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Handling Tantrums in a Non-Physical Way


My 8-year-old son was recently throwing a tant​rum and was kicking me. When he would not stop, I held his legs. This created more of a power struggle. I held tighter; he cried more and became scared. I should have simply walked away.  Now I am worried that I have violated his trust.


As parents, we are going to make mistakes. The important thing is to learn from these mistakes and try not to repeat them. Anytime a child is having a tantrum or is acting out of control, parents should avoid being physical in return or restraining him or her. This usually intensifies the problem and teaches the child that in order to calm himself, he needs to be held down. Our kids need to learn self-control when they get upset.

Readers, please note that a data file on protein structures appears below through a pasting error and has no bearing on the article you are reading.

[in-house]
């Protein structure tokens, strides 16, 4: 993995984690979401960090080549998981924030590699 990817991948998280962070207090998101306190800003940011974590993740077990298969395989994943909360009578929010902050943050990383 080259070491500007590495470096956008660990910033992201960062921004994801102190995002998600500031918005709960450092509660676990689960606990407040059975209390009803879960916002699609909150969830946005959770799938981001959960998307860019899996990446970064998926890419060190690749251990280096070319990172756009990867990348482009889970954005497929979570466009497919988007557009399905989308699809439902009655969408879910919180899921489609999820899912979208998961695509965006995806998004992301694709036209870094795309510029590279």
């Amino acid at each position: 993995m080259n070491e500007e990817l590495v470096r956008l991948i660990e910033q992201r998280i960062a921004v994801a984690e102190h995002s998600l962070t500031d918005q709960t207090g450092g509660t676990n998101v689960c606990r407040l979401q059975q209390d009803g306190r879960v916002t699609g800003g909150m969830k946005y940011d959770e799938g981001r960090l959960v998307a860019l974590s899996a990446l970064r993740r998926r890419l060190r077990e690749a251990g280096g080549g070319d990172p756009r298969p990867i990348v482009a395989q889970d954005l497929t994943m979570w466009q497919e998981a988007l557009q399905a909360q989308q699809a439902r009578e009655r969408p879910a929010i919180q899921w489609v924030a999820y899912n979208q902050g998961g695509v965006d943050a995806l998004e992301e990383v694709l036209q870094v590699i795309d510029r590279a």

Talk to your son, and explain that both of you made poor choices. Talk about what went wrong and what you can do differently next time. Then practice this scenario: Pretend he is upset and walk him through your new verbal de-escalation plan, which should consist of you telling him that he needs to use self-control.

Have him pick something that he would like to use (deep breaths, jumping jacks or a cold washcloth for his neck, for example), and then have him use this method in front of you. Practicing self-control is important because in the heat of the moment, we think with our emotions and not our brains. So it is best if self-control comes naturally to us, and practice ​helps.